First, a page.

Skip directly to search Skip directly to A to Z list Skip directly to navigation Skip directly to page options Skip directly to site content

What is Radiation? The Ionized Atom

Ionizing radiation comes from radioactive atoms, many of which occur naturally in the environment. Radioactive atoms, just like any other form of matter, can be gas, liquid, or solid.

Atoms are the building blocks of matter. Their structure determines their elemental and chemical properties.

Atoms are composed of a nucleus, containing protons and neutrons, surrounded by a cloud of electrons.

  • The number of protons in the nucleus determines the identity of the atom (chemical element).
  • For example, a carbon atom has six protons. If you were able to add another proton to the carbon nucleus, you wouldn’t have a carbon atom anymore: you’d have a nitrogen atom instead.

Most atoms are stable, meaning they have a good balance of neutrons and protons. But some atoms have an unstable combination blend of protons and neutrons. Isotopes are forms of elements that have a different number of neutrons.

Atoms seek to be stable; so, to get to a more stable state, the atom expels energy from the nucleus in the form of a particle or ray.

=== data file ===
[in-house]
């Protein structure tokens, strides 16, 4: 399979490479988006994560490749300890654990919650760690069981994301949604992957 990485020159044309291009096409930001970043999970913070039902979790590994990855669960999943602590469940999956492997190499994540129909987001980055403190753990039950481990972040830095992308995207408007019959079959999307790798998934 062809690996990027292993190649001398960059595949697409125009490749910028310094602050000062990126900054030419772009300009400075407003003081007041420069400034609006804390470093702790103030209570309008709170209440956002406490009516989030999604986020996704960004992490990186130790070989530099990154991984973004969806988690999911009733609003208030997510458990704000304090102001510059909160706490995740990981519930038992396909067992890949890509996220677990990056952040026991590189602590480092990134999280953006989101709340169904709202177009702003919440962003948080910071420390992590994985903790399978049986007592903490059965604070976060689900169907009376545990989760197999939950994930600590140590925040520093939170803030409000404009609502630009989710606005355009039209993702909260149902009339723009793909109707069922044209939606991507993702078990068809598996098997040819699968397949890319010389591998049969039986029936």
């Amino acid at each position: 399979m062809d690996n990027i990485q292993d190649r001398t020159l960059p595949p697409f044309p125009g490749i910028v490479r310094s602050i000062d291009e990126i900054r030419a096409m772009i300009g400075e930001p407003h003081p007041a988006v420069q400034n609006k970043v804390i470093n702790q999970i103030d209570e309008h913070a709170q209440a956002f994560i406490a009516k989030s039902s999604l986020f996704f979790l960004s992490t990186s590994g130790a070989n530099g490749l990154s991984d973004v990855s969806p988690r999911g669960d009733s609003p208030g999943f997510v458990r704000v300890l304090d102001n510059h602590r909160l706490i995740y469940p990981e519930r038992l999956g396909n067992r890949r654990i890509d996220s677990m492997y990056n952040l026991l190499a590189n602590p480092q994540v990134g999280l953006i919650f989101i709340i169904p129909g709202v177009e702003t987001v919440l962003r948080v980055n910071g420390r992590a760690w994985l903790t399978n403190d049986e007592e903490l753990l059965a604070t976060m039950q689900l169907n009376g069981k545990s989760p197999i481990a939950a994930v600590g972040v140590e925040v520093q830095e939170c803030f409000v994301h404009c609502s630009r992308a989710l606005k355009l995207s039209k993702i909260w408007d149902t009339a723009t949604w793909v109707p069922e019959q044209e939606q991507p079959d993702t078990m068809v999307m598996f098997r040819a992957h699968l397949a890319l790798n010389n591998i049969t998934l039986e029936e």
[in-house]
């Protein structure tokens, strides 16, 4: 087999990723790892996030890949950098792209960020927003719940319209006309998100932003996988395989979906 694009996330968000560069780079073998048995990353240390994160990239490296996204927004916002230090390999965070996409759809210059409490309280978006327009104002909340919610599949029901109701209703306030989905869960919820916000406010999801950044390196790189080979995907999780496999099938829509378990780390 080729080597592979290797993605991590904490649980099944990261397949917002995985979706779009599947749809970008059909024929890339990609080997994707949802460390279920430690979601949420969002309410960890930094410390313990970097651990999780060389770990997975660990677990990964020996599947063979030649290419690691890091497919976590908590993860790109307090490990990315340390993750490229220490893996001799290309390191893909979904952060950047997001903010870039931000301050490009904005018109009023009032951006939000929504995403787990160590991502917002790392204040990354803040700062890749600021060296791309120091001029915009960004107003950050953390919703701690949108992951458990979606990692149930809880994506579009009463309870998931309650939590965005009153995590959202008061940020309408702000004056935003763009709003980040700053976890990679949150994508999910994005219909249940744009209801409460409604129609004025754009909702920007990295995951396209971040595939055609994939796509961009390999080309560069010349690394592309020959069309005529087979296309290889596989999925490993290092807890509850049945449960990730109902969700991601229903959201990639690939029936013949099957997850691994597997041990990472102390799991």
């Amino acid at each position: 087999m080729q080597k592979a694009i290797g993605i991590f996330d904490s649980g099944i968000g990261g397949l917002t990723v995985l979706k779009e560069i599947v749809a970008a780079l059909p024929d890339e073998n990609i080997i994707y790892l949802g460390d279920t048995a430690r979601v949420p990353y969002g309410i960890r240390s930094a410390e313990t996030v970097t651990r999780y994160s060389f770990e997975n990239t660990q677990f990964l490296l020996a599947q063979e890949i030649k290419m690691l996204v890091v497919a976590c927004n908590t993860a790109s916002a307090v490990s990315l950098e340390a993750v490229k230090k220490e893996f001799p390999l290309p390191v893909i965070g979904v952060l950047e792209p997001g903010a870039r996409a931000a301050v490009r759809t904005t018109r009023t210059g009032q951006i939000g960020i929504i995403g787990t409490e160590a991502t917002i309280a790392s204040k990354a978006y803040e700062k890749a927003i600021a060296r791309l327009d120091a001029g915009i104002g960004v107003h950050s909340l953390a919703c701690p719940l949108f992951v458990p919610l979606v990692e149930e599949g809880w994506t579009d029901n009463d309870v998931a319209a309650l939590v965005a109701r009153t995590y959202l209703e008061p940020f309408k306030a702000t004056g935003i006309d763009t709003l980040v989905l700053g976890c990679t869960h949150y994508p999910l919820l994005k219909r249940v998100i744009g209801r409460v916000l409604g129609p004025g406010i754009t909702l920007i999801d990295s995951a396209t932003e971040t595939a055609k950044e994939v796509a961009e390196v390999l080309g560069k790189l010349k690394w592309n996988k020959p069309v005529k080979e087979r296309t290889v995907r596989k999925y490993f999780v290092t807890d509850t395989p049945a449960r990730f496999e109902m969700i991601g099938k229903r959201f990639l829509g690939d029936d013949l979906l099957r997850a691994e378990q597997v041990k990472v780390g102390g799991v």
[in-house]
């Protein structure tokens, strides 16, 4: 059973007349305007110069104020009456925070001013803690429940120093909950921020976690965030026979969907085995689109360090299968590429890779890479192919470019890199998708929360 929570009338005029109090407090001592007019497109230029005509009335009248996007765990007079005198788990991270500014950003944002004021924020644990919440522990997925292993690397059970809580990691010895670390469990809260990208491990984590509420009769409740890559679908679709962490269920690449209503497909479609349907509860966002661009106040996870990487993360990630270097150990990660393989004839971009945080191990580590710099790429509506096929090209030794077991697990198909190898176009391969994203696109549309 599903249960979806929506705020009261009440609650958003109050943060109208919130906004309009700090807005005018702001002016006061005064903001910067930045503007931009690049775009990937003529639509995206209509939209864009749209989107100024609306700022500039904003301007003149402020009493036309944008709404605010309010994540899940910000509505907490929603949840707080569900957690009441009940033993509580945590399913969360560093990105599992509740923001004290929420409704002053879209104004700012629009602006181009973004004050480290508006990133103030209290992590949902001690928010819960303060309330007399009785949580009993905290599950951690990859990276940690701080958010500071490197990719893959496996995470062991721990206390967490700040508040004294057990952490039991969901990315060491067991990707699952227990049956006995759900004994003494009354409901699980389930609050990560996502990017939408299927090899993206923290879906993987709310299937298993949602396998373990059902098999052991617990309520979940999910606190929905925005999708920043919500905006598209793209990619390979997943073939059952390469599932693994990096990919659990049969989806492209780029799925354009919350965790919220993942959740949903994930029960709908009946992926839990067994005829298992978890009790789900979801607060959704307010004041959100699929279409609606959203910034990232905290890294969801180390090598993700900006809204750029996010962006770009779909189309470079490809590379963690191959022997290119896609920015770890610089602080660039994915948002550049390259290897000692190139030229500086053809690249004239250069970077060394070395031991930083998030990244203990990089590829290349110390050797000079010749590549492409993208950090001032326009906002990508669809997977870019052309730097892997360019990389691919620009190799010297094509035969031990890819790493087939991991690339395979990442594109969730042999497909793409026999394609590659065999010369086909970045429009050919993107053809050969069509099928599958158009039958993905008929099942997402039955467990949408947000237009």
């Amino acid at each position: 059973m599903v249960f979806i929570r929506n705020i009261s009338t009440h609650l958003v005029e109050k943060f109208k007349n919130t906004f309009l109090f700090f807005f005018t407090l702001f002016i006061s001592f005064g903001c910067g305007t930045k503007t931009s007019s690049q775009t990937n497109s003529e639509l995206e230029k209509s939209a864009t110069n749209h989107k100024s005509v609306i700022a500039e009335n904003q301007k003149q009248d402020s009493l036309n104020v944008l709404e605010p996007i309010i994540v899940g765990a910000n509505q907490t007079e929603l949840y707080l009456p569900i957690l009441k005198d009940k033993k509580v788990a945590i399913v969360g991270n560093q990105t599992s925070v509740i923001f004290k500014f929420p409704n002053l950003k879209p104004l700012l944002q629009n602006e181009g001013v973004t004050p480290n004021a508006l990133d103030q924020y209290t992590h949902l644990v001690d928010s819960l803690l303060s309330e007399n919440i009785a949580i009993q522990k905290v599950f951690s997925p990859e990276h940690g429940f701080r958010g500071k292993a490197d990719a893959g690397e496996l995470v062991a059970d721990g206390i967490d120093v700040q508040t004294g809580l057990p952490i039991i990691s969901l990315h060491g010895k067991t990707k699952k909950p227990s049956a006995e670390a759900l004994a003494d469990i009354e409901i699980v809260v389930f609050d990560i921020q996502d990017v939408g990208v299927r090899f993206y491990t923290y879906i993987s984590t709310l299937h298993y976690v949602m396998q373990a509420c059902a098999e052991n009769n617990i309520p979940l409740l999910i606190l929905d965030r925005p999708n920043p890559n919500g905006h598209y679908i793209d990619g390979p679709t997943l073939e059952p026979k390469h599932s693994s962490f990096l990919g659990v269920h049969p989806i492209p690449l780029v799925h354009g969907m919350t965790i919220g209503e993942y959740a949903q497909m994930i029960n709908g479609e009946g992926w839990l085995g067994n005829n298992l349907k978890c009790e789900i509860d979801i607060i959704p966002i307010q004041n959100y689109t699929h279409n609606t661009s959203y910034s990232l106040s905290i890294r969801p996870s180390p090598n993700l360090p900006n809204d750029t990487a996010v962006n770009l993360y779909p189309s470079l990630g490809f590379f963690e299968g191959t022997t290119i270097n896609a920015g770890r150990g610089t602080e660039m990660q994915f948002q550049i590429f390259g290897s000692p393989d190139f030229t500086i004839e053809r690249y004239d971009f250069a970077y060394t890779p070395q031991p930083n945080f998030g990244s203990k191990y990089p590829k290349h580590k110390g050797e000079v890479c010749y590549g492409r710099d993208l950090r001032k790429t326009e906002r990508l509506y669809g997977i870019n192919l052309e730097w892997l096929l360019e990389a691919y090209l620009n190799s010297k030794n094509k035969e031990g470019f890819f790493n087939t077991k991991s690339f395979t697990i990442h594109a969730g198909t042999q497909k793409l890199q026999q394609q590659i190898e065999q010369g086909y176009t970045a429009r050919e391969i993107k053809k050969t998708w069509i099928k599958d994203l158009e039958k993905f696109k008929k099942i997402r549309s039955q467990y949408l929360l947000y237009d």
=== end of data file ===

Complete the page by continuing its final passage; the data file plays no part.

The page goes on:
• This process is known as radioactivity, the unstable atom is said to be a radioactive atom, and the energy that’s released is radiation.
  • After an atom expels energy from the nucleus, the composition of the nucleus changes, and we are left with a different element that is more stable.  This process is known as radioactive decay.

To see an example of how this process works, look below:

Radioactive Decay Example

Think of the carbon atom mentioned above. Every carbon atom has six protons, and the majority of carbon atoms have six neutrons.

illustration of carbon-12 atom with 6 neutrons and 6 protons

A carbon-12 atom has 6 protons (6P) and 6 neutrons (6N).

But some types of carbon have more than six neutrons. We call forms of elements that have a different number of neutrons, isotopes. For example, carbon-14 is a radioactive isotope of carbon that has six protons and eight neutrons in its nucleus. We call it carbon-14 because the total number of protons and neutrons in the nucleus, also known as the mass number, adds up to 14 (6+8=14).

If we wanted to abbreviate the name of an isotope, we’d use the elemental symbol and the mass number, so carbon-14 would be abbreviated C-14.

Because carbon-14 has six protons, it is still carbon, but the two extra neutrons make the nucleus unstable.  In order to reach a more stable state, carbon-14 releases a negatively charged particle from its nucleus that turns one of the neutrons into a proton.

Illustration of carbon-14 radioactive decay

This new configuration of the nucleus – with seven protons and seven neutrons – leaves the atom more stable, but it is no longer a carbon atom.  Since one of the neutrons turned into a proton, the atom is now a nitrogen atom.